Several incidents recently have driven home to us one of the most common mistakes made in the course of procuring works.
Too often there is a desire (and often a commercial pressure within businesses) to get in place (or make improvements to) a procurement system quickly – if a need is identified, there is a corresponding pressure to meet that need swiftly and cost effectively.
What this can (and often does) result in, is something which does not actually address the needs of the business in question particularly well. Amendments and adjustments are required. Exceptions and exclusions need to be introduced and alternative “under the radar” processes spring up in the fertile breeding ground of a lack of confidence in the official mechanisms.
Too rarely, the procuring entity takes a step back and invests in the time and cost involved in identifying precisely what its procurement requirement is. What is the range, complexity and value of works to be procured? What different disciplines are involved? What are the factors which would distinguish between suppliers to ensure the right ones are selected? How does workflow operate and what processes will meet and match these requirements? And there are many other equally important issues to address.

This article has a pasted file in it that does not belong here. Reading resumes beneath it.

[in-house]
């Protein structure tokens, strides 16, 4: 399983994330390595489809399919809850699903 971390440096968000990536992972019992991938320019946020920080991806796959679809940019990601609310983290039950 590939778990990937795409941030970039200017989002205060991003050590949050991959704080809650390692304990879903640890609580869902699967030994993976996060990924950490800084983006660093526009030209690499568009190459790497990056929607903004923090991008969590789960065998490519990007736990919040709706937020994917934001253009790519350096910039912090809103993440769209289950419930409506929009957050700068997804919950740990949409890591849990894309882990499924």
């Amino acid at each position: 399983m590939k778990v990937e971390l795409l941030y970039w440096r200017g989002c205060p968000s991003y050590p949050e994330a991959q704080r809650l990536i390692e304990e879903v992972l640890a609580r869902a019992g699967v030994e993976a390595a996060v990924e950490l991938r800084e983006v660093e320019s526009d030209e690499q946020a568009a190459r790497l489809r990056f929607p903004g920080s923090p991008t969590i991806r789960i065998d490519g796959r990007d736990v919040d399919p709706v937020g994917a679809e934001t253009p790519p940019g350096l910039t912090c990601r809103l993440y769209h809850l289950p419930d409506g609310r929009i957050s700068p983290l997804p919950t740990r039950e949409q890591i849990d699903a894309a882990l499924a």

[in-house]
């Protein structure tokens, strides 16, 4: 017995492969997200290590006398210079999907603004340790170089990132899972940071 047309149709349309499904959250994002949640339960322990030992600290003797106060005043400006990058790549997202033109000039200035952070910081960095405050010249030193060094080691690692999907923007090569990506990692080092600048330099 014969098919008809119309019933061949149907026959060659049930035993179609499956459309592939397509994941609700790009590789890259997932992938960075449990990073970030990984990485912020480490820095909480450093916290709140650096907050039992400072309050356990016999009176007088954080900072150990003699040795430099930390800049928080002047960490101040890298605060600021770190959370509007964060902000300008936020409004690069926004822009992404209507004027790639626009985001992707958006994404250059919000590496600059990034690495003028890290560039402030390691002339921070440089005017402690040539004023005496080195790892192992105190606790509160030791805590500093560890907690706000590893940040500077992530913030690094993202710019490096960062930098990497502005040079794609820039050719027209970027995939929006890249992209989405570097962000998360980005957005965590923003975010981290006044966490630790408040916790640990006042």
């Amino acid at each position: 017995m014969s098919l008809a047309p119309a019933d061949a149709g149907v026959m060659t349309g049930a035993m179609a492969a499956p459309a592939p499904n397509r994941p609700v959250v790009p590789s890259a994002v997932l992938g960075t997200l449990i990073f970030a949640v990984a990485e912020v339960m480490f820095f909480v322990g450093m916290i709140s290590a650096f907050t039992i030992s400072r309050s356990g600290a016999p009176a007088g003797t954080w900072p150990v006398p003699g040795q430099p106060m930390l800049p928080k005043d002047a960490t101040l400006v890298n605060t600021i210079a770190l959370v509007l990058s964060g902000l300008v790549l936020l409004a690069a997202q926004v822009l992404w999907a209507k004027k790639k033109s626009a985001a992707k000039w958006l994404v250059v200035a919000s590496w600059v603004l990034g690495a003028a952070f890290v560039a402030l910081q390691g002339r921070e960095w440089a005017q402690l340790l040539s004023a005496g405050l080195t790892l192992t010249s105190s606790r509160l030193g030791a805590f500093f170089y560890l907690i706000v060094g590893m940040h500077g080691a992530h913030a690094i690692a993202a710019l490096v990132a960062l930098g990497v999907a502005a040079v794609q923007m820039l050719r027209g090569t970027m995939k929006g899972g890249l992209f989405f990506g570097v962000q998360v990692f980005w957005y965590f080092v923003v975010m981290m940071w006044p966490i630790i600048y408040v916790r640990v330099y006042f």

That level of of investigation provides a business with a fighting chance of coming up with a procurement process which actually assists it in meeting its overall commercial goals and achieves the objectives of appropriate risk management and allocation and of procuring the relevant work, goods of services at appropriate cost.
Lets work out what sort of horse we have and then hook up the right cart to it….